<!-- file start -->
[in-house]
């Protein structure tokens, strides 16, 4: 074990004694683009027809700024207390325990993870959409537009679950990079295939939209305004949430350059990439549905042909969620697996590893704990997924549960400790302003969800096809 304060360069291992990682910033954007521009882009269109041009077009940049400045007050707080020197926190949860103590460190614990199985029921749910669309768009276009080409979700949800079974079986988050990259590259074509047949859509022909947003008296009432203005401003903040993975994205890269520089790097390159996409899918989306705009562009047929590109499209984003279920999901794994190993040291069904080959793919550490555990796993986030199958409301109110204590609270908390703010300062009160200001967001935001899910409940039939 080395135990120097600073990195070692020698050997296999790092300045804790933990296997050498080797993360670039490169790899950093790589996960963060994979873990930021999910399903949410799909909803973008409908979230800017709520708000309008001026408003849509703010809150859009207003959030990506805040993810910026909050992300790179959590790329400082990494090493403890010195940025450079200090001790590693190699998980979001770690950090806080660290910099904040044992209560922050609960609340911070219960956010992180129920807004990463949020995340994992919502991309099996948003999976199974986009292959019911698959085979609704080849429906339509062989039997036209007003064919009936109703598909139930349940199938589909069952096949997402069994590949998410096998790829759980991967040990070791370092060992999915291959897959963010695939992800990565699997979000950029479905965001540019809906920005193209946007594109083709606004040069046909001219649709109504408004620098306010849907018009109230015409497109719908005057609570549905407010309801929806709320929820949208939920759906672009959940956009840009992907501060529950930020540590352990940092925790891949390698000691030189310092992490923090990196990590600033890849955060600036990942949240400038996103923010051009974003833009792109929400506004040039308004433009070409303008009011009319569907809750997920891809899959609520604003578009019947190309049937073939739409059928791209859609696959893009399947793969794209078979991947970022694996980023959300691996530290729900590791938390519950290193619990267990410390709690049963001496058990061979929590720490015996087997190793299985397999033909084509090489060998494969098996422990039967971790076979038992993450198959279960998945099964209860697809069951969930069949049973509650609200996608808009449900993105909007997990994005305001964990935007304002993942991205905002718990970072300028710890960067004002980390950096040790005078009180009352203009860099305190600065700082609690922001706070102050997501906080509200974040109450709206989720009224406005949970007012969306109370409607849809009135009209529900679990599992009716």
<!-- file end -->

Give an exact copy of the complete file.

[in-house]
């Protein structure tokens, strides 16, 4: 074990004694683009027809700024207390325990993870959409537009679950990079295939939209305004949430350059990439549905042909969620697996590893704990997924549960400790302003969800096809 304060360069291992990682910033954007521009882009269109041009077009940049400045007050707080020197926190949860103590460190614990199985029921749910669309768009276009080409979700949800079974079986988050990259590259074509047949859509022909947003008296009432203005401003903040993975994205890269520089790097390159996409899918989306705009562009047929590109499209984003279920999901794994190993040291069904080959793919550490555990796993986030199958409301109110204590609270908390703010300062009160200001967001935001899910409940039939 080395135990120097600073990195070692020698050997296999790092300045804790933990296997050498080797993360670039490169790899950093790589996960963060994979873990930021999910399903949410799909909803973008409908979230800017709520708000309008001026408003849509703010809150859009207003959030990506805040993810910026909050992300790179959590790329400082990494090493403890010195940025450079200090001790590693190699998980979001770690950090806080660290910099904040044992209560922050609960609340911070219960956010992180129920807004990463949020995340994992919502991309099996948003999976199974986009292959019911698959085979609704080849429906339509062989039997036209007003064919009936109703598909139930349940199938589909069952096949997402069994590949998410096998790829759980991967040990070791370092060992999915291959897959963010695939992800990565699997979000950029479905965001540019809906920005193209946007594109083709606004040069046909001219649709109504408004620098306010849907018009109230015409497109719908005057609570549905407010309801929806709320929820949208939920759906672009959940956009840009992907501060529950930020540590352990940092925790891949390698000691030189310092992490923090990196990590600033890849955060600036990942949240400038996103923010051009974003833009792109929400506004040039308004433009070409303008009011009319569907809750997920891809899959609520604003578009019947190309049937073939739409059928791209859609696959893009399947793969794209078979991947970022694996980023959300691996530290729900590791938390519950290193619990267990410390709690049963001496058990061979929590720490015996087997190793299985397999033909084509090489060998494969098996422990039967971790076979038992993450198959279960998945099964209860697809069951969930069949049973509650609200996608808009449900993105909007997990994005305001964990935007304002993942991205905002718990970072300028710890960067004002980390950096040790005078009180009352203009860099305190600065700082609690922001706070102050997501906080509200974040109450709206989720009224406005949970007012969306109370409607849809009135009209529900679990599992009716």